BACKGROUND. Current clinical management of patients with pulmonary nodules involves either repeated LDCT/CT scans or invasive procedures yet causes significant patient misclassification. An accurate non-invasive test is needed to identify malignant nodules and reduce unnecessary invasive tests. METHOD. We developed a diagnostic model based on targeted DNA methylation sequencing of 389 pulmonary nodule patients’ plasma samples, and then validated in 140 plasma samples independently. We tested the model in different stages and subtypes of pulmonary nodules. RESULTS. A 100-feature model was developed and validated for pulmonary nodule diagnosis: the model achieved a ROC-AUC of 0.843 on 140 independent validation samples with an accuracy of 0.800. The performance was well maintained in, 1) 6-20 mm size subgroup (N=100), with a sensitivity of 1.000 and adjusted NPV of 1.000 at 10% prevalence; 2) stage I malignancy (N=90), with a sensitivity of 0.971; 3) different nodule types - solid nodules (N=78) with a sensitivity of 1.000 and adjusted NPV of 1.000, part-solid nodules (N=75) with a sensitivity of 0.947 and adjusted NPV of 0.983, and ground-glass nodules (N=67) with a sensitivity of 0.964 and adjusted NPV of 0.989 at 10% prevalence. This methylation test, called PulmoSeek, outperformed PET-CT and two clinical prediction models (Mayo and Veterans Affairs) in discriminating malignant pulmonary nodules from benign ones. CONCLUSION. This study suggests that the blood-based DNA methylation model may provide a better test for classifying pulmonary nodules, which could help facilitate the accurate diagnosis of early-stage lung cancer from pulmonary nodule patients and guide clinical decisions. FUNDING. The National Key Research and Development Program of China; Science and Technology Planning Project of Guangdong Province; The National Natural Science Foundation of China National.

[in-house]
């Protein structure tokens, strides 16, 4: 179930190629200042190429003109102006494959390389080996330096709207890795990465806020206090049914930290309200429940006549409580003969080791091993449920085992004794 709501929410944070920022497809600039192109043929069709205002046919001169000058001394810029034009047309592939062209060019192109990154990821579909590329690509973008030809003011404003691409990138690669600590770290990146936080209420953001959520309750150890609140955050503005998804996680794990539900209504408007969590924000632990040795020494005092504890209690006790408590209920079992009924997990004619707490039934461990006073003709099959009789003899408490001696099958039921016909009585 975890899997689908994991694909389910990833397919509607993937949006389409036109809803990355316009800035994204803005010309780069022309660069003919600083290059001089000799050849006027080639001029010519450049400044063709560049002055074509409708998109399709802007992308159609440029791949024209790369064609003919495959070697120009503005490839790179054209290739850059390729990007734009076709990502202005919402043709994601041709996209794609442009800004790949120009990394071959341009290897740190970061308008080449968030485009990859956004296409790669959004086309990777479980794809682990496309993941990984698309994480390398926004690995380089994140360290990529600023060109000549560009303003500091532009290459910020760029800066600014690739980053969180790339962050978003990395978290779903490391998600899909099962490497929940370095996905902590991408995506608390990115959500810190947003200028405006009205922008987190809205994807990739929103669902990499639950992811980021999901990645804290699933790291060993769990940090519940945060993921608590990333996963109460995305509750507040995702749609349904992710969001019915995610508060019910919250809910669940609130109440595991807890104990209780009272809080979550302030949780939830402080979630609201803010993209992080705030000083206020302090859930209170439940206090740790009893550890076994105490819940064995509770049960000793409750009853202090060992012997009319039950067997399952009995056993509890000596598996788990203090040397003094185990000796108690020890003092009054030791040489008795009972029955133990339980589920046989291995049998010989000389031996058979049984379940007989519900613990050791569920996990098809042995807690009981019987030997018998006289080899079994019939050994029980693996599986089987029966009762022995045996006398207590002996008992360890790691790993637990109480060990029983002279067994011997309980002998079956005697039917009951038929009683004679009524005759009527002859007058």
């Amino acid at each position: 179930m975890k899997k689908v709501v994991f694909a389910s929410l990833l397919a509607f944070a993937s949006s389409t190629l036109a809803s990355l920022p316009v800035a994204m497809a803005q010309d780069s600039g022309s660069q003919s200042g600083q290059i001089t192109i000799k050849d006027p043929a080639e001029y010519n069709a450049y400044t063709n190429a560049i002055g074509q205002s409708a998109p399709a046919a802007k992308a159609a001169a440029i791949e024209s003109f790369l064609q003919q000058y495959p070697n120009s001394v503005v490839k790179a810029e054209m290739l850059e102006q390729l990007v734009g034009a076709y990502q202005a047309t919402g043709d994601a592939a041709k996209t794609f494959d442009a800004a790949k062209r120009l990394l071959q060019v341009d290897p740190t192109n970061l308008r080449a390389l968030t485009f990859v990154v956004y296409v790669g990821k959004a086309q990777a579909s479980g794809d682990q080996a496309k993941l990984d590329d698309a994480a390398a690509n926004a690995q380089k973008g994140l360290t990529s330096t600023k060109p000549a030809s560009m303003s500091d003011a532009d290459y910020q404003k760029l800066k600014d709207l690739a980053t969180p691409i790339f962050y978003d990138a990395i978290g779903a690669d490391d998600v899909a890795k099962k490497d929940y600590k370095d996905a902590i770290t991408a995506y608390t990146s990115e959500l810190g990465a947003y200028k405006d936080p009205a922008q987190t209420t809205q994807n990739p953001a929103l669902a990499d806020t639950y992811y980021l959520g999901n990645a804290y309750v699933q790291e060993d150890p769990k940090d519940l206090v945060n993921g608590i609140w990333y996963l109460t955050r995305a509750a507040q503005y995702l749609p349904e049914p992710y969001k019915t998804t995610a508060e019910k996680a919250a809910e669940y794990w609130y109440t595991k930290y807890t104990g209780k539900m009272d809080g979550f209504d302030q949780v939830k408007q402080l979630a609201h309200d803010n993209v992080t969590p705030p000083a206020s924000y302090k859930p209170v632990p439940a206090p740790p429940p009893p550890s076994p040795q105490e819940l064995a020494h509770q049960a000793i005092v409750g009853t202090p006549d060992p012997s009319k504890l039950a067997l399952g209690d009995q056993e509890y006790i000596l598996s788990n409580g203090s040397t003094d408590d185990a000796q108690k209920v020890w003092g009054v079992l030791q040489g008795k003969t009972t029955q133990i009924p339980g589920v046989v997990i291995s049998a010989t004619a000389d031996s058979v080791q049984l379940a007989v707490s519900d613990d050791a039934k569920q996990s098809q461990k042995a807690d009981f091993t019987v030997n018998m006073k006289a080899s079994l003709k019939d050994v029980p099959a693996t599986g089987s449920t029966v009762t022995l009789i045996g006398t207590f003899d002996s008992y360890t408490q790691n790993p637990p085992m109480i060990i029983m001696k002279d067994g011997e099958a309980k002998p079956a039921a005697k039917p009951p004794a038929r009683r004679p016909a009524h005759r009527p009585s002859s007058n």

Wenhua Liang, Zhiwei Chen, Caichen Li, Jun Liu, Jinsheng Tao, Xin Liu, Dezhi Zhao, Weiqiang Yin, Hanzhang Chen, Chao Cheng, Fenglei Yu, Chunfang Zhang, Lunxu Liu, Hui Tian, Kaican Cai, Xiang Liu, Zheng Wang, Ning Xu, Qing Dong, Liang Chen, Yue Yang, Xiuyi Zhi, Hui Li, Xixiang Tu, Xiangrui Cai, Zeyu Jiang, Hua Ji, Lili Mo, Jiaxuan Wang, Jian-Bing Fan, Jianxing He